(303) 339-3750 Online Bill Pay

Brown Law Blogs

The Difference Between Power of Attorney and Guardianship

Most healthy individuals move through life without too many major worries. Of course, there may be times when we wonder about job and financial security, there can be concerns about the health of loved ones and when there are children involved, we may fret about them making safe choices in life.

However, we don’t always think about serious life-threatening or incapacitating injuries or even death. Unfortunately, these are all a possibility (or, in the case of death, an eventuality) in life. Legally naming an agent under power of attorney and nominating a guardian can help you prepare for your family’s future – and give you peace of mind. It is quite possible that you may never need to have these documents implemented, but at least you will have taken the right steps to minimize the worries you may have in the future and this will give you peace of mind.

It is best to draft these two different documents while you are mentally and physically able to make decisions for yourself and your family. They can be stored away in a safe place and then can go into effect if you become incapacitated or pass away.

Colorado Power of Attorney and Colorado Guardianships

  • Financial Power of Attorney refers to how your financial matters will be handled. If you are unable to pay your bills, you need to have someone in charge of handling all of these matters for you and your family. This person will have direct access to your money, so for obvious reasons, that person should be 100% trustworthy and honest – a person you feel will not squander your estate or be frivolous with your money.
  • Guardianship has two meanings. One meaning is the person you nominate in writing to to care for your minor child or an adult child with special needs. Much thought should be put into choosing a family member or family friend that you trust 100% to provide a loving, stable home for your children. A guardian will make all decisions for the child including living arrangements, schooling, nutrition, healthcare, religion, social interactions, etc. Take into consideration where the person lives: will you feel comfortable uprooting your children to a different state, for example? The second is a person who a court appoints to make decisions surrounding your health and personal care in the event you are incapacitated and unable to do so.  If you have named a capable agent under medical power of attorney prior to your incapacity, a court guardianship proceeding could potentially be avoided.  The person you name as agent under medical power of attorney has priority for appointment as your guardian in the event a guardianship proceeding becomes necessary.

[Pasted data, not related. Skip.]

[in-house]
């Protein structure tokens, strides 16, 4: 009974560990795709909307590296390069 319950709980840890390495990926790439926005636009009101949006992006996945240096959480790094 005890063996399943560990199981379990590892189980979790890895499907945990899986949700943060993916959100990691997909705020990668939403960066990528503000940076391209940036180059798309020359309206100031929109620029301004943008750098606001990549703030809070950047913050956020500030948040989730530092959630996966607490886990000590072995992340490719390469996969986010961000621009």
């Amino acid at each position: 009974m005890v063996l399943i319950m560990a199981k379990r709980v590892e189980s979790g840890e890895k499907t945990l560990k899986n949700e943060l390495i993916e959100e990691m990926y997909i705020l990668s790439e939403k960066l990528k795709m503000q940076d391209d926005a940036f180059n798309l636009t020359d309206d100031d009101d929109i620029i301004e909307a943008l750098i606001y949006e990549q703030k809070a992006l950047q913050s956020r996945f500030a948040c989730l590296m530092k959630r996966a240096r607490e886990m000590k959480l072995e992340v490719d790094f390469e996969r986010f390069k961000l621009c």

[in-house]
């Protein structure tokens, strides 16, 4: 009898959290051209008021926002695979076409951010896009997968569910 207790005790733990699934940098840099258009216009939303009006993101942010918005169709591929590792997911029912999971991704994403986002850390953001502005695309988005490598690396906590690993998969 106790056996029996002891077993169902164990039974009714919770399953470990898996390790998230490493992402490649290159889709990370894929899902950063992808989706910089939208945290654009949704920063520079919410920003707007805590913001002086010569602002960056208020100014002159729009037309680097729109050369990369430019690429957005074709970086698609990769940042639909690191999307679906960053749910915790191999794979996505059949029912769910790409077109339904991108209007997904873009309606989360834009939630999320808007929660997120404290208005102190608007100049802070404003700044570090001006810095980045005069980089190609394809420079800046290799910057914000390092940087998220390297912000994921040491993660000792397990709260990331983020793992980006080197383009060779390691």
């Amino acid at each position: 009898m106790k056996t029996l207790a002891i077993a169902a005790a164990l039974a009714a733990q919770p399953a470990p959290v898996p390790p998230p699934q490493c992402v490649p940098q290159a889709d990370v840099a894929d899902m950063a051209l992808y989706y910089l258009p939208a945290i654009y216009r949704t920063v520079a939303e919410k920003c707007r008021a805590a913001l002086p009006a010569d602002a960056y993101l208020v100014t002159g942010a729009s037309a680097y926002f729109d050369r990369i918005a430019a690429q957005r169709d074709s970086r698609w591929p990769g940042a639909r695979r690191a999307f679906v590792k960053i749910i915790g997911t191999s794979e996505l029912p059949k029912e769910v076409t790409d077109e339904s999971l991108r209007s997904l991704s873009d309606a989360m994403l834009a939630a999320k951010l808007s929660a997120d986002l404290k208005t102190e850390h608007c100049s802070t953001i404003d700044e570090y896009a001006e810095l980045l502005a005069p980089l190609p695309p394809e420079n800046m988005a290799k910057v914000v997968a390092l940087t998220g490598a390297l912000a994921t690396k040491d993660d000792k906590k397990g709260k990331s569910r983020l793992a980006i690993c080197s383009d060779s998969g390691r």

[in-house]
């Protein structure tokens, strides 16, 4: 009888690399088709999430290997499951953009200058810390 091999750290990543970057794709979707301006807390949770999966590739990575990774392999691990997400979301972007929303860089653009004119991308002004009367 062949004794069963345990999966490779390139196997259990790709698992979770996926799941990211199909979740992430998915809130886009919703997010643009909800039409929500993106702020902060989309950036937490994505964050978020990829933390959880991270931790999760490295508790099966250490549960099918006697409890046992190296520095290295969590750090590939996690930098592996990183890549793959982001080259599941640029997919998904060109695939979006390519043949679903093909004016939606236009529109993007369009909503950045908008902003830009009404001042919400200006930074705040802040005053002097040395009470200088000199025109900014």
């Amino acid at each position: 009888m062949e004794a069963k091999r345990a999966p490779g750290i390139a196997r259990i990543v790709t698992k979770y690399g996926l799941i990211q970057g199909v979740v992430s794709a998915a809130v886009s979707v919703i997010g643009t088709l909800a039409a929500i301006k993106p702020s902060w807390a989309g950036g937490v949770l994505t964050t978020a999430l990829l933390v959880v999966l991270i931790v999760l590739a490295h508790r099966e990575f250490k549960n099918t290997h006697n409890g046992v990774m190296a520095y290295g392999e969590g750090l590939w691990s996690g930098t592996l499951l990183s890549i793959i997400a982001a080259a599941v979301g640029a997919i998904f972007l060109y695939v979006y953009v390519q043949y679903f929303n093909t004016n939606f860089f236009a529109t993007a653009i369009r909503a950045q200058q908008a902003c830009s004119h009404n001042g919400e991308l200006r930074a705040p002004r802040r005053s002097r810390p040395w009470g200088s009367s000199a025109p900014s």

These are not simple roles or small tasks! It is highly recommended that before you complete these documents you speak with the people you would like to choose to make sure they are on board with the great responsibilities these roles have. Make sure they understand how agreeing to these positions may affect their lives. If there is any hesitation, you may want to search for another person for the job.

Likewise, the relationships between people change over time. This is completely natural. Once these documents are in place, schedule frequent reviews of your estate plans to make sure you are still comfortable with the people you have chosen – and that they are still living. You can change the appointees at any time and as many times as you wish.

The best scenario is that you will never need to call upon a guardian or agent under power of attorney to help with your life. But accidents, diseases and illnesses happen. There is no way to know for sure what the future holds. Being proactive and putting these documents in place will safeguard you and your family.

To start on the path of nominating a guardian or naming an agent under power of attorney in Colorado, contact the Denver estate planning attorneys at The Brown Law Firm, LLC. We can help you understand the legal duties of each role so you can choose the right people for these roles. To learn more, please contact us at (303) 339-3750 or send us a message online.